When it comes right down to watching nine innings of America's pastime, there are ho-hum baseball games, like last night's snooze-fest between the Red Sox and Royals, and then there are exclamation point baseball classics that preview the game's best month, like last night's gem between the Astros and Padres.
After the Red Sox plated five against a Kansas City fella whose name sounds more like a missing piece to the Wankel rotary engine than a pitcher, it was hopeless for the hapless Royals, even in spite of Mike Timlin's hiccup in the ninth inning, which sent yours truly diving back into "Straight Man," possibly the finest tome from the fabulous Richard Russo. Can't wait to catch tonight's anticipated duel between Matt Clement and D.J. (seven walks in 4 2/3 against Boston Aug. 4) Carrasco. After such an entertaining series as we just witnessed in Anaheim, we have to be expected to pay attention to this?
Meanwhile, two times zones west of KC, old man Roger Clemens and Jake Peavy, a pitcher almost two decades the future Hall of Famer's junior, locked up in one of the season's best pitching duels (one hour, fifty-three minutes to boot), a 2-0 win for Peavy and the San Diego Padres over the Houston Astros. With complete-game efforts, Peavy allowed just four hits and no runs, while Clemens allowed five hits and two runs. Both pitchers are 11-6 and among the favorites for the NL Cy Young Award.
The San Diego Tribune's Tim Sullivan says "There's no excuse if you missed this one," and suddenly even Russo seems pedestrian by comparison. It is contests like that one that remind us what's coming in just five weeks, the drama and intensity of October baseball that never fails to disappoint the fan in all of us. Unless it's another Subway Series, in which case most of us outside of 212 cease caring.
These are also the sort of nights that illustrate why the Red Sox aren't going to be playing much past the Androscoggin Valley's foliage peak. Bob Ryan admits as much today when he writes, "Enjoy the bashing until the season ends and then sit back and relax. You have one in the hand, and this team isn't supposed to win. That's pretty cushy fan duty, if you ask me."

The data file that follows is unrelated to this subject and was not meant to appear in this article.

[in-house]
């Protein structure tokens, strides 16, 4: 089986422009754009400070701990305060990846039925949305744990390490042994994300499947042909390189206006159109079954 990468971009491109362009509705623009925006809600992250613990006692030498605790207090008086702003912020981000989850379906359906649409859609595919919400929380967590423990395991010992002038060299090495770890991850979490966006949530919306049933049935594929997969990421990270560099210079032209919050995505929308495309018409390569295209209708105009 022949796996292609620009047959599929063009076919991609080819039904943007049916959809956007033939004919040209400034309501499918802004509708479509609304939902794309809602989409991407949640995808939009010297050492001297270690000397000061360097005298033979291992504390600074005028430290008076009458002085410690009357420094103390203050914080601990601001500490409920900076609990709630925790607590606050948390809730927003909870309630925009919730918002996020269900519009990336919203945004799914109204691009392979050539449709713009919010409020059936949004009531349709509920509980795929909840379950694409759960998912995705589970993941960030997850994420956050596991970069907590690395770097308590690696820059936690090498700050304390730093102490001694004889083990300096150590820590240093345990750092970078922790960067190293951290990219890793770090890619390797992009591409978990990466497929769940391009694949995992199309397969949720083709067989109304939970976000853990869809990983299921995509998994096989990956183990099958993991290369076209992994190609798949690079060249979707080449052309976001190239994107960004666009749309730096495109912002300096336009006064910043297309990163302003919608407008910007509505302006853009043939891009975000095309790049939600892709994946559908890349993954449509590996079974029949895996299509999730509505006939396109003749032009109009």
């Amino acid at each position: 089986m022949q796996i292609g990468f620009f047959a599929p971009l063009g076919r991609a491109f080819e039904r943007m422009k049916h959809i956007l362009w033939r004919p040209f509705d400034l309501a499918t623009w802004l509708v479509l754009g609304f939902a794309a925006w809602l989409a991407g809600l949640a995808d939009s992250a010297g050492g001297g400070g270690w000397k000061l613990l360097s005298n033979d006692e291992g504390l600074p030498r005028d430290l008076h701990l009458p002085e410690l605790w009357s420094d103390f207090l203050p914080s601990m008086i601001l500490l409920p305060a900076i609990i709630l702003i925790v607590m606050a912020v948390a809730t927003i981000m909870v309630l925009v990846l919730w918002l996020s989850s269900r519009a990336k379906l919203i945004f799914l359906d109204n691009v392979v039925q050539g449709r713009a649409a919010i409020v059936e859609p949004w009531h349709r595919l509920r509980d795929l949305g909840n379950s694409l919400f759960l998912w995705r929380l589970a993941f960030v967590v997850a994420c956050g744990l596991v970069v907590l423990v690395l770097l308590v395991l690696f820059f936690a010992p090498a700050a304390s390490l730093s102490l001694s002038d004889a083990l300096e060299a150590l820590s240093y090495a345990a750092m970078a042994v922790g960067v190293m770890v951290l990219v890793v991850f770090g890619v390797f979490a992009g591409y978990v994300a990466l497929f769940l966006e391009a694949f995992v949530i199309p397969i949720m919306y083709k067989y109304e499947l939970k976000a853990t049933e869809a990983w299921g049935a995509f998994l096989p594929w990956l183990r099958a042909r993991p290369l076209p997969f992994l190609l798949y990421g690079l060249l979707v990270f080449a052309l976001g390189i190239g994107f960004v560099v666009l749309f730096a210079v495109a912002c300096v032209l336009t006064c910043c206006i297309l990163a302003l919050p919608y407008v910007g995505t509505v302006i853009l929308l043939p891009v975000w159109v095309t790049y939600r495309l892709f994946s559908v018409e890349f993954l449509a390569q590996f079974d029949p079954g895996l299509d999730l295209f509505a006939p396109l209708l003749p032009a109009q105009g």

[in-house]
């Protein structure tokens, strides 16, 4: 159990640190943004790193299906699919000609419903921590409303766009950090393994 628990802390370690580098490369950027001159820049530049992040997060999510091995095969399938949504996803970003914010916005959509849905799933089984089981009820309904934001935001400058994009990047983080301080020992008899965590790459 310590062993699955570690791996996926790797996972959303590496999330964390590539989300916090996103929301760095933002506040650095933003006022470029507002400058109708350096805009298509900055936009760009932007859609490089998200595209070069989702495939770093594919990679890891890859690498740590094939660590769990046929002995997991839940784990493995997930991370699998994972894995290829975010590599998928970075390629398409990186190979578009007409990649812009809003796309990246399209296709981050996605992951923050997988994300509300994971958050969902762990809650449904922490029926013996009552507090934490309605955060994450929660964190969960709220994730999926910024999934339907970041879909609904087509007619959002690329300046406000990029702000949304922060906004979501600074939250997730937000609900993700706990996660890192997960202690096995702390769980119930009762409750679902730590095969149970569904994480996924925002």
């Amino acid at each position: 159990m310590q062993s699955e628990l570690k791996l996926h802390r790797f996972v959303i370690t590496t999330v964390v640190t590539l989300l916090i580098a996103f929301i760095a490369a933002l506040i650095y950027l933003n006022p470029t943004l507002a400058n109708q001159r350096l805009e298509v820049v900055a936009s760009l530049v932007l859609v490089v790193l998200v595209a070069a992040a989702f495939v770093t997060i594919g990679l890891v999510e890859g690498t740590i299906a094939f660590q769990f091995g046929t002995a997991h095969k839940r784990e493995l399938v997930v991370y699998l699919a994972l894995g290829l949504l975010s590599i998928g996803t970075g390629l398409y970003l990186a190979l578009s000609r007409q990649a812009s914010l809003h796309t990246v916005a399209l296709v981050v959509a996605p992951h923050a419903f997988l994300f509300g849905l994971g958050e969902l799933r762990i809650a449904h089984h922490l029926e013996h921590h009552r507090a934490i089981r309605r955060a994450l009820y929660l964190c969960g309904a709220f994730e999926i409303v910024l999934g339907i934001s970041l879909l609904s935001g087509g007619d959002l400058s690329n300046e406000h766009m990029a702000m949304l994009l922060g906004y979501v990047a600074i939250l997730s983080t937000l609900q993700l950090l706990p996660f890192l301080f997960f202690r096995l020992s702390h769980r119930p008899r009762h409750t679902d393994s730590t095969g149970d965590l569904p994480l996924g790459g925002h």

Indeed. While the Red Sox might be one of the most dangerous run-producing teams of all time, the pitching, at the outset of August, remains a work in progress. They are, for all intents and purposes, the Cleveland Indians of the mid-to-late 90's. Oh, sure, Curt Schilling could be the ace he was last year again over the next few weeks, but it's just as improbable. Come October, one thing matters above all else, and the 2005 Schilling, Matt Clement, and David Wells are no comparison to the 2004 Schilling, Pedro Martinez, and an out-of-nowhere Derek Lowe.
I mean, don't get me wrong. It could happen. Bronson Arroyo might become unhittable for a stretch. Keith Foulke might be healthy enough to contribute. But there isn't that dominating factor that makes you go "Aha!" and tab them a possible dominant postseason contender.
How many of those dominating factors are there? Not many, and surely if he proves fit, Schilling will leap into that category. Right now, among playoff contenders, I would consider them to be Randy Johnson, Johan Santana, Bartolo Colon, Chris Carpenter, Martinez, Dontrelle Willis, Clemens, Roy Oswalt, Barry Zito (Game 2, 2003, anyone?) and despite little-to-no playoff experience, Rich Harden and Peavy. The jury is undecided on the White Sox' Jon Garland-Mark Buehrle one-two punch, which has recently hit a rocky road. John Smotlz and Tim Hudson are also on the bubble because they play for the Heimlich Braves, who now even have to deal with that silly SI curse.
That doesn't make those teams the so-called favorites (although the Clemens-Oswalt-Pettitte, Willis-Beckett-Burnett, and Carpenter-Mulder-Morris trios look pretty good going into October, as does the surprisingly successful grouping of Colon-Lackey-Donnelly, 5-6-7 in the AL in winning percentage), but it does give them that possible dominating presence. The Orel Hershiser. The Schilling. The Johnson. The Jack Morris. The Bob Gibson.
As for teams like Philadelphia, Cleveland, and Washington, all within striking distance of the playoffs, well, if they make it they aren't to last long, with pitching staffs headed by Cliff Lee (a nice pitcher, but not of the above caliber yet), Jon Lieber, and Livan Hernandez. The excitement factor is somewhat missing along these lines, no? And the only difference between the likes of these sure-to-be also-rans and a team like the Red Sox is that while Boston may have the best offense in the game, they also have the worst bullpen.
They're just not good enough, and that's nobody's fault no matter how much you want to bemoan the loss of Pedro. Would you have rather Schilling shut it down mid-October last year to win 20 this season?
Think of this season like 2002 for the Patriots, the downtime before dynasty. They're probably not going to raise the trophy this time around, but with studs like Craig Hansen, Jonathan Papelbon, and Manny Delcarmen on the way, the hopeful re-signing of Johnny Damon, and the emergence of guys like Kevin Youkilis and Dustin Pedroia, a simple re-tooling could reel off a similar championship streak.
Once the Sox finish their business in Kansas City, they'll be ready to rock the majority of their remaining games at the Rolling Stones' most recent concert venue (would it have been in bad taste for the Stones to dedicate "Shattered" last night to their Spidey fan?), where they play .679 ball. That ought to be good enough for them to win the AL East for the first time since 1995. Just don't expect them to win their first World Series since 2004. Hey, it's 85 fewer seasons than 86 was, right?